Ki-hon Enbu Division

1st Position
Wade Kenny
2nd Position
Georgia Hunter 
3rd Position
Sam Kim 
Fighting Spirit
Logan Vickers
Griffin Walford

Youth Division (under 14)

1st Position
Chihiro Igarashi
2nd Position
Rosa Hartnoll 
3rd Position
Miho Yotsumoto
Fighting Spirit
Shino Yotsumoto 

Women's Kyu Division

1st Position
Rosa Hartnoll
2nd Position
Miho Yotsumoto 
3rd Position
Shino Yotsumoto 
Fighting Spirit
Danni Li
Clay Zhou 

Women's Dan Division

1st Position
Shawn Zhang
2nd Position
Joyce Tsai 
3rd Position
Chihiro Igarashi
Fighting Spirit
Claire van der Goes 

Men's Kyu Division

1st Position
Rex Wu
2nd Position
Tony Zhong 
3rd Position
Jonathan Croxton 
Fighting Spirit
Tomohiro Eason

Men's Dan Division

1st Position
Nicholas Robertson
2nd Position
Jordan Te Wharau 
3rd Position
Fan Kiang
Fighting Spirit
Yusuke Igarashi

Inter-Club Team Division

1st Position
Junshinkan Team B
DJ Byun
Yusuke Igarashi
Crystal Zhong
2nd Position
Auckland Team C

Cong Wang
Makoto Kuroda

3rd Position
Waikato Team A
Spyke Lawrey
Joyce Tsai
Jordan Te Wharau

Club of the Year

Junshinkan Kendo Club 

Daehan Mudo Kwan

St. John's College Kendo Club

More photos are available at the event Facebook Page:

Thursday, December 01, 2016

Ann - What have I learnt in Kendo?

30 November 2016
Congratulations to Ann's first time of putting on Gi & Hakama! 

Answering the question of "What have I learnt in Kendo?" we asked in our Beginners Class, Ann answered:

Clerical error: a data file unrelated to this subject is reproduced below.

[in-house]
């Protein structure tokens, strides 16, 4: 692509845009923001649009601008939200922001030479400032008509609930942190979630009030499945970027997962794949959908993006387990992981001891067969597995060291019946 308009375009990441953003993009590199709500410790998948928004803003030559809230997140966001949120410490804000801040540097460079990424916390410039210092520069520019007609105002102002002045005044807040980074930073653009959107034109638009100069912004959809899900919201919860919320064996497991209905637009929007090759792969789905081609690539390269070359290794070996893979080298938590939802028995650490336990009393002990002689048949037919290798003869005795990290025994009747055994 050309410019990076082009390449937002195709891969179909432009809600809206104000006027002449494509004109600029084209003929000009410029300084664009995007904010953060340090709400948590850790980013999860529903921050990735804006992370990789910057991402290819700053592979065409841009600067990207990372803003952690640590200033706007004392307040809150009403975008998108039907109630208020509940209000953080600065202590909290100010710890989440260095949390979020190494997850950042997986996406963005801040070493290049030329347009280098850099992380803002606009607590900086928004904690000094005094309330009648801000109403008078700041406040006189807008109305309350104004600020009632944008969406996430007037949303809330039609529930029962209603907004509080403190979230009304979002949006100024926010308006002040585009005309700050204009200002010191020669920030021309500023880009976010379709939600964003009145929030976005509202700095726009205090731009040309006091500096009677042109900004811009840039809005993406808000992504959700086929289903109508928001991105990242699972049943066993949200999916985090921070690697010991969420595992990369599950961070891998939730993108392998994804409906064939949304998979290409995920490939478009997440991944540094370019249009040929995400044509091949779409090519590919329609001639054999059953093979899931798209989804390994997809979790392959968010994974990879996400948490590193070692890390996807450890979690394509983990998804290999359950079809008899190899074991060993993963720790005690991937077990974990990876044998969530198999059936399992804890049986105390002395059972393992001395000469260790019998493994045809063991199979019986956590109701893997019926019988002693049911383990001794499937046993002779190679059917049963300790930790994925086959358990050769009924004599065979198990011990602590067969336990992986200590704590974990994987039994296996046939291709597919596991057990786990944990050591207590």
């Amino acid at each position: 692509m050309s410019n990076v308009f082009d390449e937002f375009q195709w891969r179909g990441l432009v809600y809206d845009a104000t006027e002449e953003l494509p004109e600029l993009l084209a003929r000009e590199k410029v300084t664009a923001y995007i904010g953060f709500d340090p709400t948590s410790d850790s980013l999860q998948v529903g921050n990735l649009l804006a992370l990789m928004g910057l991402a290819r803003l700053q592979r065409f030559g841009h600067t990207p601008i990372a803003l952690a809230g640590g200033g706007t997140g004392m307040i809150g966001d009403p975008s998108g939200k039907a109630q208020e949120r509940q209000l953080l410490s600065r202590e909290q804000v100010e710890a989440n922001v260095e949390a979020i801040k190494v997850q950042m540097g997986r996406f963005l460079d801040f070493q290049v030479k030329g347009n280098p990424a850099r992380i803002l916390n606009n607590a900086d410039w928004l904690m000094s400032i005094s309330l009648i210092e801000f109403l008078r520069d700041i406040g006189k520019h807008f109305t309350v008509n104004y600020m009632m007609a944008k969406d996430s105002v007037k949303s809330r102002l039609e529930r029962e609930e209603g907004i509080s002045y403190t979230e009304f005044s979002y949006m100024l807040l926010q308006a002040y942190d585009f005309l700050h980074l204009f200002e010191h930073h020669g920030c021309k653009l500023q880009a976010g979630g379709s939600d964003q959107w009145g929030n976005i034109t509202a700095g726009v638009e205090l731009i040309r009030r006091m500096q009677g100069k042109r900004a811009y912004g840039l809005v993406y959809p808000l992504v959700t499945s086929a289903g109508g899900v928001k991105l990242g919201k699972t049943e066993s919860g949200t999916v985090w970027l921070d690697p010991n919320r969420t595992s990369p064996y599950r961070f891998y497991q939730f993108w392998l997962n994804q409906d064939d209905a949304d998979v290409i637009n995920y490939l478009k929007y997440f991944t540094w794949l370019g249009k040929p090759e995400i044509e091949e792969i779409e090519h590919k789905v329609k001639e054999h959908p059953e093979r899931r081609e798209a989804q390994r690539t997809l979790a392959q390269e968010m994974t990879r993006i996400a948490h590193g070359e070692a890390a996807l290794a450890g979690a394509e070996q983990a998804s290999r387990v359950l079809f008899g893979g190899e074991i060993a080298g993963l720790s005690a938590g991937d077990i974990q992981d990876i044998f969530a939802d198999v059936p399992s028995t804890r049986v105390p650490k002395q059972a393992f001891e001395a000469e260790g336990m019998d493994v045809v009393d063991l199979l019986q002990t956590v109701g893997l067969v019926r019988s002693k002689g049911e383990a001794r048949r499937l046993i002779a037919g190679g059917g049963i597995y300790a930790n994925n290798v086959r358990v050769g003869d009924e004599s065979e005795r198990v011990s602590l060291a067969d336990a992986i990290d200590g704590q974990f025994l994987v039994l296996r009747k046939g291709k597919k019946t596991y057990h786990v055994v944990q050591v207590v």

I began my Kendo journey in July 2016 and I haven’t stopped learning since. The techniques in cutting and movements have taught me to be more graceful and nimble. I am more observant to finesse and because of that, I am more motivated to perform well. Furthermore, they are very good exercises and I feel lighter and fitter than before. 

Besides the cutting techniques and posture in Kendo, I have learnt several life lessons, patience being the most prominent one. I had a hard time in completing tasks within a team because I had high expectations of team members and wanted tasks to be completed within a less than ideal time limit. So I tried to put that under control and thankfully, Kendo reinforced that. I am more than willing to work in a team and I do not dread being in a team as much as before. 

Apart from being patient with others, Kendo has taught me to be patient with myself. I am always critical of myself and barely forgiving. Making mistakes is my worst nightmare and I often choose to be harsh instead of letting go and moving on. Throughout my Kendo lessons, I made mistakes and they upset me very much.

The bright side of my disappointment is that it means I care about Kendo. Regardless, it was upsetting to make mistakes. However, with everyone’s support, I practiced and worked on my weaknesses and improved. With all that support, I became a more accepting person and I realised that going through the learning process including making mistakes and correcting them is more rewarding than succeeding immediately. The time taken to learn helped me strengthened my ‘kihon’ (basics) and made me more alert to the slightest misstep. 

Apart from all that, I have changed from a soft-spoken person to a more confident person. I am more likely to voice my opinion at my workplace and make suggestions.